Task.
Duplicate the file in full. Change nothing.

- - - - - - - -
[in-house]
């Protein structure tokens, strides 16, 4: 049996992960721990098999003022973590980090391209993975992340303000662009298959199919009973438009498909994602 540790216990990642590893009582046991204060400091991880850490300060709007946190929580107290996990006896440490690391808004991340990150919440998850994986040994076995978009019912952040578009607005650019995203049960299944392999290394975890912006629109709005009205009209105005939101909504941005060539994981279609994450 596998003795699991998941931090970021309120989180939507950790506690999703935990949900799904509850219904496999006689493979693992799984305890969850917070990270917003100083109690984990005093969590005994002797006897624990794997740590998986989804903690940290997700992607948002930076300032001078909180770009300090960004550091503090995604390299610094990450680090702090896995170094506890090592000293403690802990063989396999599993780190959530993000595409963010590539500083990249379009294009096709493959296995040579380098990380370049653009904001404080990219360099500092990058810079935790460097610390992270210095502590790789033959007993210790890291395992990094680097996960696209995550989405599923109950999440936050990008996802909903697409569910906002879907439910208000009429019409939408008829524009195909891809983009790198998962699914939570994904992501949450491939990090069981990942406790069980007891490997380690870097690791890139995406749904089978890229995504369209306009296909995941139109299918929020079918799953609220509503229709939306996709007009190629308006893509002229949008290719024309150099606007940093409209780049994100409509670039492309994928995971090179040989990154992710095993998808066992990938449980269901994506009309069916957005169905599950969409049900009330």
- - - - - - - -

[in-house]
């Protein structure tokens, strides 16, 4: 049996992960721990098999003022973590980090391209993975992340303000662009298959199919009973438009498909994602 540790216990990642590893009582046991204060400091991880850490300060709007946190929580107290996990006896440490690391808004991340990150919440998850994986040994076995978009019912952040578009607005650019995203049960299944392999290394975890912006629109709005009205009209105005939101909504941005060539994981279609994450 596998003795699991998941931090970021309120989180939507950790506690999703935990949900799904509850219904496999006689493979693992799984305890969850917070990270917003100083109690984990005093969590005994002797006897624990794997740590998986989804903690940290997700992607948002930076300032001078909180770009300090960004550091503090995604390299610094990450680090702090896995170094506890090592000293403690802990063989396999599993780190959530993000595409963010590539500083990249379009294009096709493959296995040579380098990380370049653009904001404080990219360099500092990058810079935790460097610390992270210095502590790789033959007993210790890291395992990094680097996960696209995550989405599923109950999440936050990008996802909903697409569910906002879907439910208000009429019409939408008829524009195909891809983009790198998962699914939570994904992501949450491939990090069981990942406790069980007891490997380690870097690791890139995406749904089978890229995504369209306009296909995941139109299918929020079918799953609220509503229709939306996709007009190629308006893509002229949008290719024309150099606007940093409209780049994100409509670039492309994928995971090179040989990154992710095993998808066992990938449980269901994506009309069916957005169905599950969409049900009330």